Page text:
- Sea Holly ($3) adding to the blues in the Front Lasagna garden (FLG)
I found their fall sale to be better last year because there were many more divisions from members and racks and racks of plants started from seed for the sale, both leading to rock bottom prices when I was looking to buy a lot of plants.
The City of Winnipeg Living Prairie Museum native plant sale was held this weekend and I was there straightaway after work on Friday to get my hands on some native flowers. Prices were good at $3/plant compared to the $6 price tag for most perennials at the Friends' Mother's Day sale.
Their plants were grown in a greenhouse, so like the seeds I have started indoors they will require a period of hardening off before planting. Native Wildflowers I bought in support of this important living museum include:
- 3 wild columbine(Aquilegia canadensis), red and yellow for the south lasagna garden
- 3 blue columbine, (likely Colorado Columbine but we will have to wait and see), for the FLG
- 5 New England Asters (Aster novae-angliae) for the FLG - 3 Harebell (Campanula rotundifolia) also for the FLG - 1 packet of Ground Plum seeds for the Alpine Garden - 1 packet Blue Eyed Grass (actually an Iris) for the FLG, to be sown in the fall
And the winner is...
Both sales were well run and the people very friendly. Friends of Garden's Manitoba was much larger with much more variety including annuals, shrubs and even some veggies, but with my goal of creating a certified butterfly wayside the native plants and their prices make the LivingPrairie Museum sale the winner. At least for this year. And the great news is that the sale continues on Sundays through June, so what are you waiting for? get off your tush and buy some native plants!
Two weeks ago while on a business trip to Toronto I could not help but drive by my old place to see how it is doing. While I do not feel nostalgic about the house I cannot help but still feel as if the garden is mine.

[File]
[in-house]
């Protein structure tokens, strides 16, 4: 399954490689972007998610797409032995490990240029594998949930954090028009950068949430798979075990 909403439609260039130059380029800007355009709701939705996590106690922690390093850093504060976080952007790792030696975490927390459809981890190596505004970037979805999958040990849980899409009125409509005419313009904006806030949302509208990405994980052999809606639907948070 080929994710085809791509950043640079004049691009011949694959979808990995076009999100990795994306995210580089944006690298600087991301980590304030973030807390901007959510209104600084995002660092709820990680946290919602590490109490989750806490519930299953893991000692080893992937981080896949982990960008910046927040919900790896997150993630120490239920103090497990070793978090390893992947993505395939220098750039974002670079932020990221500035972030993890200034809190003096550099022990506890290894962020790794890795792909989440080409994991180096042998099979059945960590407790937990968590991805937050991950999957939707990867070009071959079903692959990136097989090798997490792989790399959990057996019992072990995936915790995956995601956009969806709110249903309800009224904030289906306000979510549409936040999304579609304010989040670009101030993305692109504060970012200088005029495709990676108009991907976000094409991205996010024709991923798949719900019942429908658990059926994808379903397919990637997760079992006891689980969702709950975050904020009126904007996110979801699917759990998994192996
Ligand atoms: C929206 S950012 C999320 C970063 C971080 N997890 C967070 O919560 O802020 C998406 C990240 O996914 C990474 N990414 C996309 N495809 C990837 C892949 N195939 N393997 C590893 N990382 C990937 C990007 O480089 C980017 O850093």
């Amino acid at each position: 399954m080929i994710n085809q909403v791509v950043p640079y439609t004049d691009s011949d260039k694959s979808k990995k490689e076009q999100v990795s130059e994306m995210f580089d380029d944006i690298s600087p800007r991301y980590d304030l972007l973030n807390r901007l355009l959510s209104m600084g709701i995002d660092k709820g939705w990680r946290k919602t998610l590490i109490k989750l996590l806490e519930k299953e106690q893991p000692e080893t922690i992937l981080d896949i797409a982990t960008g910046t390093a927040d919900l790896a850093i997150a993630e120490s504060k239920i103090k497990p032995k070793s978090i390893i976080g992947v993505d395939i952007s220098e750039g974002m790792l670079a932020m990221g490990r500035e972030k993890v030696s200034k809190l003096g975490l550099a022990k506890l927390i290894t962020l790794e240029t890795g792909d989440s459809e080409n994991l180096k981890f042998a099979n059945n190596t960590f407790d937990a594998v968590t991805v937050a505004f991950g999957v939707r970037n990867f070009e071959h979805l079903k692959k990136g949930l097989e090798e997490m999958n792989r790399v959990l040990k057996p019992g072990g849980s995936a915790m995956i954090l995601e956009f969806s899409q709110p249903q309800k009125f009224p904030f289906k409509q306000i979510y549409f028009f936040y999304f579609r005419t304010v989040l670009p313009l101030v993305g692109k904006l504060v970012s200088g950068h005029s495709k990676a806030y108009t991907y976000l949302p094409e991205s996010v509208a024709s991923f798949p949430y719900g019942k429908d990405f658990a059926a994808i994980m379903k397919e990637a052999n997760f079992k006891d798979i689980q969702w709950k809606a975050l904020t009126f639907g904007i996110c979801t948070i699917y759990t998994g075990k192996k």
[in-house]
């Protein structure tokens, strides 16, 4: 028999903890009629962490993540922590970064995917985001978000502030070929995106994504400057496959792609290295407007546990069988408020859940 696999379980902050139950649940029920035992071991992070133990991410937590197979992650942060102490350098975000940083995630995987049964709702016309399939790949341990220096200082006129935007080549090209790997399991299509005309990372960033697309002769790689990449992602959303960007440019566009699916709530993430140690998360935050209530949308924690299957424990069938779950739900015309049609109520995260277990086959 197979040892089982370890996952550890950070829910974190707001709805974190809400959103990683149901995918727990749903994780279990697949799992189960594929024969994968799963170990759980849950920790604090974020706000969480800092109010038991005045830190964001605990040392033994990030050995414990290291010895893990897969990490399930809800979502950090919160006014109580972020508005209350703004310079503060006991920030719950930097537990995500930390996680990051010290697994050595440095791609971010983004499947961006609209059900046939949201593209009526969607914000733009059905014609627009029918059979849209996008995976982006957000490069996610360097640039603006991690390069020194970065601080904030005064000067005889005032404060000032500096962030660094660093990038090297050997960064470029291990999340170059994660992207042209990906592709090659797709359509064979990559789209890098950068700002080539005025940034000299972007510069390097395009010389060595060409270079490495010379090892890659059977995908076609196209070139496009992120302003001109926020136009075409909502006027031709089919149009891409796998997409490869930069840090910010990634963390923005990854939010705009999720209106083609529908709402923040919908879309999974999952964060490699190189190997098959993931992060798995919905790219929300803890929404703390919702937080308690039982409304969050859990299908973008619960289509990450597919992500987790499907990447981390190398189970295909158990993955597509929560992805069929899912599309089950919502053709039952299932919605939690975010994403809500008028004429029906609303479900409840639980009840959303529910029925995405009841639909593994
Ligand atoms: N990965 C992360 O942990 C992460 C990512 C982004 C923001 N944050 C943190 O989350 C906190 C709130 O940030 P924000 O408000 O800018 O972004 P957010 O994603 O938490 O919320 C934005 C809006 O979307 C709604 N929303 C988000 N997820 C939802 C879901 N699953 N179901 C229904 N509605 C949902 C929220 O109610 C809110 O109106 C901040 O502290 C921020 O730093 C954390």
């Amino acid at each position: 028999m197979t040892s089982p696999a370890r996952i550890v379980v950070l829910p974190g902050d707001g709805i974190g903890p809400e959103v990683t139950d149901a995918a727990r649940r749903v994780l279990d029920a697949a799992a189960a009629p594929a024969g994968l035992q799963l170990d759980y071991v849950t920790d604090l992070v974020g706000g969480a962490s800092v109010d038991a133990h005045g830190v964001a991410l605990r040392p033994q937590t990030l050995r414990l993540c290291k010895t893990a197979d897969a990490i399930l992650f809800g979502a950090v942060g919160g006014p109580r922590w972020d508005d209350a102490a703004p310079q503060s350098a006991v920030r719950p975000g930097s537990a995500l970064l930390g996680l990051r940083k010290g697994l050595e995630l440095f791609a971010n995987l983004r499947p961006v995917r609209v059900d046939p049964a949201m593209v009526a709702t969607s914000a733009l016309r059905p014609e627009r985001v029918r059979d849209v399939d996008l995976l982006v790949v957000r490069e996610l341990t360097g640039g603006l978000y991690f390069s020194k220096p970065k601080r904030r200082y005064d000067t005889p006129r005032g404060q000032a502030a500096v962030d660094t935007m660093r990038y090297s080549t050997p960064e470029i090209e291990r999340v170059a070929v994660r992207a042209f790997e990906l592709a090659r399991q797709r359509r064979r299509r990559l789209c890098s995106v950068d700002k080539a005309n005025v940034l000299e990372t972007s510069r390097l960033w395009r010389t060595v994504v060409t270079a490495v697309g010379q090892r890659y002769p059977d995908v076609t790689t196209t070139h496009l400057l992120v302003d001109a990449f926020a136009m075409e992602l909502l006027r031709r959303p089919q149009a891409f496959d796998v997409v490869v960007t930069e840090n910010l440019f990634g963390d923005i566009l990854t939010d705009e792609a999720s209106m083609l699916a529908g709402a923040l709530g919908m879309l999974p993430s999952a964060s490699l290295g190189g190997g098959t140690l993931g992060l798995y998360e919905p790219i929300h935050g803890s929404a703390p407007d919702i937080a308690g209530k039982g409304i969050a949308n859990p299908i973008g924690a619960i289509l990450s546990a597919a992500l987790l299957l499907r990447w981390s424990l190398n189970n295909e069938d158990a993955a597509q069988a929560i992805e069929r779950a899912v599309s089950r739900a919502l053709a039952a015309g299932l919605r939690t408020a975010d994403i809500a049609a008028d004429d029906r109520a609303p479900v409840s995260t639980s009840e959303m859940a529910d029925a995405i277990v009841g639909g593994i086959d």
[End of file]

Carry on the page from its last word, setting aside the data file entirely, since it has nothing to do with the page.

I am glad to see it alive and well.
Crocus already done, daffodils in their glory along with the Periwinkle and Grecian Windflowers, and everything else coming along nicely.
It is hard to imagine how busy I kept with such a small space.
I always place all of the plants first to give myself a chance to change my mind after I see them all out together. The big change I did at this phase was to move the Honeyberry bushes into the centre because I did not realize how much a 125 cm spread really was until I got out the tape measure - I don't want them hanging into the driveway.
Finally all ready to go, for today at least.
Believe it or not I managed, with the help of my nephew, to get them all planted and watered before dark.
It has been a long winter and I am impatient. I cross my fingers that is not a 'lethal combination'.
These "Hens 'n Chicks" were overwintered in my parent's garden. You can see they are still in their pots so the roots would not be disturbed in their temporary home. It amazes me that succulents can survive -35 degree temperatures.
Under the large Spruce in the front of the house is where I am putting the Alpine garden. Despite being under a large tree it appears it will get a fair amount of light in the afternoon. Granted I have not been here yet for a summer, but as I said earlier, I am willing to roll the dice.
After reading up a bit for my post on my parent's amazing front porch planter and discovering some of the trends in trough gardening I decided to mound some soil between a few of the bigger rocks to create small hills for added interest. in the pic above I have mounded the one on the right and am about to make another on the left.